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What does the future hold for PMS GPs?

PMS GPs have gone from flavour of the month to the target of PCT clawbacks - so what might future hold?

By Lilian Anekwe

PMS GPs have gone from flavour of the month to the target of PCT clawbacks - so what might future hold?

Ten years ago, there were lofty aims for PMS. The new contract would be a powerful tool in recruiting an army of GPs to under-served areas. For a while, PMS GPs were seen almost as an elite, the focus of Government targets – to attract them that is, not to attack them.

Yet the thousands of PMS GPs who have sprung up in England since the introduction of the concept in 1998, have gone from white knights to overpaid sponges in the eyes of ministers, as the Government has stepped up efforts to claw back cash.

The latest ammunition comes via a report by an influential team of researchers from the Centre of Health Economics who analysed 2002/3 tax returns, and found PMS GPs earned £12,500 more than GMS GPs working in a practice with identical characteristics, even after additional expenses were accounted for.

And more recent statistics illustrate how PMS GPs have increasingly moved into the firing line.

Figures from the NHS Litigation Authority show the number of disputes between PMS practices and PCTs rose six-fold between the 2005/6 and 2006/7 financial years. PMS GPs find themselves an easy target for cost-cutting PCTs and those who were initially happy to agree to the contracts 10 years ago are now furiously renegotiating them as a means of clawing back the ‘extra' £12,500 – by fair means or, as PMS GPs claim, by foul.

PMS GPs in Waltham Forest, Redbridge, Suffolk, Hounslow and Northumberland have all been involved in bitter and lengthy disputes with their PCTs over the terms of their contracts in the last six months alone. And with the Government and PCTs scanning the new report, more is set to come.

Dr David Shubhaker, a GP in Barkingside, east London and secretary of Redbridge and Waltham Forest LMC, tells how in the last round of negotiations, Redbridge PCT had initially demanded PMS GPs provide extra clinical services, extended and weekend access, and an additional 122 appointments per GP per 1,000 patients in order to receive their PMS gross payment – and threatened to withdraw the MPIG if PMS GPs refused.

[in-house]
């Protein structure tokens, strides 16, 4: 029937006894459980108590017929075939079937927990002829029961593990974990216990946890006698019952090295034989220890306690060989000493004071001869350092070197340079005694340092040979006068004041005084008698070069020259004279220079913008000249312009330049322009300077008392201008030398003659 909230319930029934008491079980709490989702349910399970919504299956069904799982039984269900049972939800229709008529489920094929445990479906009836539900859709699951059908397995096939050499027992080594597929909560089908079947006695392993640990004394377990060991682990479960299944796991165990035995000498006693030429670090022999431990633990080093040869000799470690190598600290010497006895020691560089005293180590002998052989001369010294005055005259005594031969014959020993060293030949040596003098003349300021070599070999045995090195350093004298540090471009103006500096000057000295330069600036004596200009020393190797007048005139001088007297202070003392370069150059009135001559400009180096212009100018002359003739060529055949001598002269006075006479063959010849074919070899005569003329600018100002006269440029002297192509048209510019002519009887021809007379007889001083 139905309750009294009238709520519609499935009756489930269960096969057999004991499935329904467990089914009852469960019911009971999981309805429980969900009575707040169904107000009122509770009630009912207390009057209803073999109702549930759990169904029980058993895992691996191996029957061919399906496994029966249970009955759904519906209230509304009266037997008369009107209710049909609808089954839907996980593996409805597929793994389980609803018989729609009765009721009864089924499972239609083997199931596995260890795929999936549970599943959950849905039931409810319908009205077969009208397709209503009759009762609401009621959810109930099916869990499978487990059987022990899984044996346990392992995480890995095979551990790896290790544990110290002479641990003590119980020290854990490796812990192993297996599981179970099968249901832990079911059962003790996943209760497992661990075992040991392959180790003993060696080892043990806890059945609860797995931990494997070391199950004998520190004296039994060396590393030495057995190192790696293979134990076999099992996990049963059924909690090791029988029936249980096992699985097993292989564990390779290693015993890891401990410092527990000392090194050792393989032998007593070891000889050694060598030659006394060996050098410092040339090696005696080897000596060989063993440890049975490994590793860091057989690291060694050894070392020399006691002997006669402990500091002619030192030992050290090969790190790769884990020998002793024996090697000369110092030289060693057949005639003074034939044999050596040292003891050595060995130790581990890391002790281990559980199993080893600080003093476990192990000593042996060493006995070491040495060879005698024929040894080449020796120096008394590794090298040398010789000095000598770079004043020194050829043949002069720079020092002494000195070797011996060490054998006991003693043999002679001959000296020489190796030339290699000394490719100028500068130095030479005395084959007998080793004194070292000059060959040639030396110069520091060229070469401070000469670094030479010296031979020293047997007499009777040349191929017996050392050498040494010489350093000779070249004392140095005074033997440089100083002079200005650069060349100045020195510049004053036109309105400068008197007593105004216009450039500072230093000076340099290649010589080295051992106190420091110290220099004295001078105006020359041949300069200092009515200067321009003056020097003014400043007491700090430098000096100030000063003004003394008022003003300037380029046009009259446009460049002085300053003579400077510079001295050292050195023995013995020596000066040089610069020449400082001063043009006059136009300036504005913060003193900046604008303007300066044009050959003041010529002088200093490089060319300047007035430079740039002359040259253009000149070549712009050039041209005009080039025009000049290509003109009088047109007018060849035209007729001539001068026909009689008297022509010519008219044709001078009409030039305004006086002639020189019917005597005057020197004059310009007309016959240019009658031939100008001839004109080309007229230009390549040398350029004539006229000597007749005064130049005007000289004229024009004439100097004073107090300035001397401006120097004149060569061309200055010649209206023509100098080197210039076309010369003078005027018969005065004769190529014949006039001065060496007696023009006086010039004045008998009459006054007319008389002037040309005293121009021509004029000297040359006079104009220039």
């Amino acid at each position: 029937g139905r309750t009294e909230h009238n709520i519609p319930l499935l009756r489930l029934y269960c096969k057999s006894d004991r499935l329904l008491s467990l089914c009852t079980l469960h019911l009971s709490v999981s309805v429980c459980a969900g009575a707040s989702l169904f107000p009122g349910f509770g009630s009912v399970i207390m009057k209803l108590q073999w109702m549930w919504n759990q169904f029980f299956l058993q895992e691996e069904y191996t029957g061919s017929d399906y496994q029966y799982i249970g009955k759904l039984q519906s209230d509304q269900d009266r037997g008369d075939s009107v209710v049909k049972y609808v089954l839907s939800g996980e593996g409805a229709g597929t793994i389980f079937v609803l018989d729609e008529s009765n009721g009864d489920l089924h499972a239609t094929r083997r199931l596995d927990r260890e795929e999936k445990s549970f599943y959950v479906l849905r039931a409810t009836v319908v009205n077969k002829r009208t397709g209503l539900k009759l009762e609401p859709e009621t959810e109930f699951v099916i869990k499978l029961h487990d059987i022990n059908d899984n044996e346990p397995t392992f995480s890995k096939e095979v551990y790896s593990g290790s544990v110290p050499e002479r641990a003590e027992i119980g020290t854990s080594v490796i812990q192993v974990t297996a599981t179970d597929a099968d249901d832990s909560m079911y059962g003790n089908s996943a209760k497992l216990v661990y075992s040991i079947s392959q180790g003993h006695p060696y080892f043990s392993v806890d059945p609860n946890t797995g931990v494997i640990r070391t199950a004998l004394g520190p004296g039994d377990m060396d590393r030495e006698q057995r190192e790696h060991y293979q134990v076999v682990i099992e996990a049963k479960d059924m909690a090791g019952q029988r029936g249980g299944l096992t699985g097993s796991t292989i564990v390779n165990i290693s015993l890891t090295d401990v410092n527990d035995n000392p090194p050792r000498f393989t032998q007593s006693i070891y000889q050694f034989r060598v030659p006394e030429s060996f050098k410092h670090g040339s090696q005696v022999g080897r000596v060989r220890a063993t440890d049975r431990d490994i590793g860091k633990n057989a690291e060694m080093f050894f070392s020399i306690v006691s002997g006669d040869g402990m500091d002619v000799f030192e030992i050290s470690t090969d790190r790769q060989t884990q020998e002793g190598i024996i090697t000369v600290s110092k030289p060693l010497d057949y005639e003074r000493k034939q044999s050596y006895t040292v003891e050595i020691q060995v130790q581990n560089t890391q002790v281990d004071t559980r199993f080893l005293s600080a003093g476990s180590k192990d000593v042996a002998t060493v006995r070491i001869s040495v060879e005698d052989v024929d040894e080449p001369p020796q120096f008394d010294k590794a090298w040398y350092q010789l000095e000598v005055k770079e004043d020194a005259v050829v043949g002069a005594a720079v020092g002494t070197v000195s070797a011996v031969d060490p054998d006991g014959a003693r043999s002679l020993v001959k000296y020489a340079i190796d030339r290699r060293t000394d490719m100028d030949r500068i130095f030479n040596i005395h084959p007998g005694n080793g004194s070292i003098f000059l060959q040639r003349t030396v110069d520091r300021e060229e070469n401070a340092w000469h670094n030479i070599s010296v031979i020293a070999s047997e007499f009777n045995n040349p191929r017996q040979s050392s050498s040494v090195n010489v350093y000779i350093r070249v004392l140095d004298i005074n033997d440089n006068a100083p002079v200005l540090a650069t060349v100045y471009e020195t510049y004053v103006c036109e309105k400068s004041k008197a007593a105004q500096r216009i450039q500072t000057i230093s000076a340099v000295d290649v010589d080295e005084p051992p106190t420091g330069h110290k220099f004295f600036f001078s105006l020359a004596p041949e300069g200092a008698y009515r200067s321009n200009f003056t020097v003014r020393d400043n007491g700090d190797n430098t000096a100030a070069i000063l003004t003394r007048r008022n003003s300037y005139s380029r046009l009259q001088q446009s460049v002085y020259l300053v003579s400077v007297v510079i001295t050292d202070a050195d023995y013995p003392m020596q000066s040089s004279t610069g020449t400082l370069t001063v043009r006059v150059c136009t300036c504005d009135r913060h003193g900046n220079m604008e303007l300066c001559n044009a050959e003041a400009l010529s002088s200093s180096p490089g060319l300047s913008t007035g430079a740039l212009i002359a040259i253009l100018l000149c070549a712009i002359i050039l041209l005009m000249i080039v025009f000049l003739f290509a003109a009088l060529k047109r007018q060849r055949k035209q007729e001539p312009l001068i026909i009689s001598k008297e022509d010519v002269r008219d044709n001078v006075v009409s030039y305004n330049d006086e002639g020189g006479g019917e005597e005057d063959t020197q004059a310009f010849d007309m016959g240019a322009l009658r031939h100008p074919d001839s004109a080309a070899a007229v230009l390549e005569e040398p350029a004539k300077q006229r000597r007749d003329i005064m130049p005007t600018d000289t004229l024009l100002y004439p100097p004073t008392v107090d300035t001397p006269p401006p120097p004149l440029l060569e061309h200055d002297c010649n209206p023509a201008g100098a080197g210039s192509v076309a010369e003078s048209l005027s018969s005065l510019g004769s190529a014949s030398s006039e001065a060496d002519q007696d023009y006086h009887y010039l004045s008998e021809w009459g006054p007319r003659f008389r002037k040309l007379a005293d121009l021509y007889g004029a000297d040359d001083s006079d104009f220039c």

The terms were so demanding that since they were agreed in January, three practices have lost their gross income after not being able to meet them.

‘PMS practices are finding it very difficult to cope with the terms and the extended hours, along with their standard QOF work. They are monitored and micro-managed so closely by the PCT and they have gone along with it to earn their gross income, but a lot of them are considering giving up and going back to GMS contracts,' says Dr Shubhaker.

It would seem times have gone full circle for PMS, which could prove a metaphor for wider NHS policy. What is flavour of the month today can soon become an unwanted fad.

PMS was also introduced to address recruitment and retention problems in areas where there had traditionally been doctor shortages. Until then, it had been difficult for a GP to move between practices, and recently trained GPs who wanted to explore a variety of options before selecting a practice had little choice apart from locum work.

The introduction of well-paid salaried posts in PMS practices removed this obstacle for both practices and individual GPs. The contract gave GPs a new flexibility to innovate: in agreement with their PCT, practices were encouraged to meet the needs of their local patient populations and address inequalities.

In many cases, this meant offering different surgery opening hours, or setting up services for minority ethnic communities, asylum seekers or the homeless.

The number of PMS GPs has risen markedly – from 401 in in 1998, to 7,524 in 2002 and, at the time of the NHS Information Centre's last count, 13,180 in 2006 - approximately a third of all GPs.

But as early as 2004, motions were tabled at the LMC conference hinting at a troubled future for PMS GPs. Negotiators had failed in their bid to secure national negotiating rights and there were doubts superannuation contributions, practice-based commissioning and access to the MPIG.

Four years later, and PMS GPs have found themselves forced to pool resources to hire lawyers to represent them in their negotiations with their PCT.

Dr Jane Lothian, Northumberland LMC secretary, says that even after a long battle, which involved seeking legal advice from the GPC on what their rights were, some practices still stood to lose 25% of their operating budget. Others have been forced to rally round to make up the shortfall in income to keep those practices that stand to lose out afloat.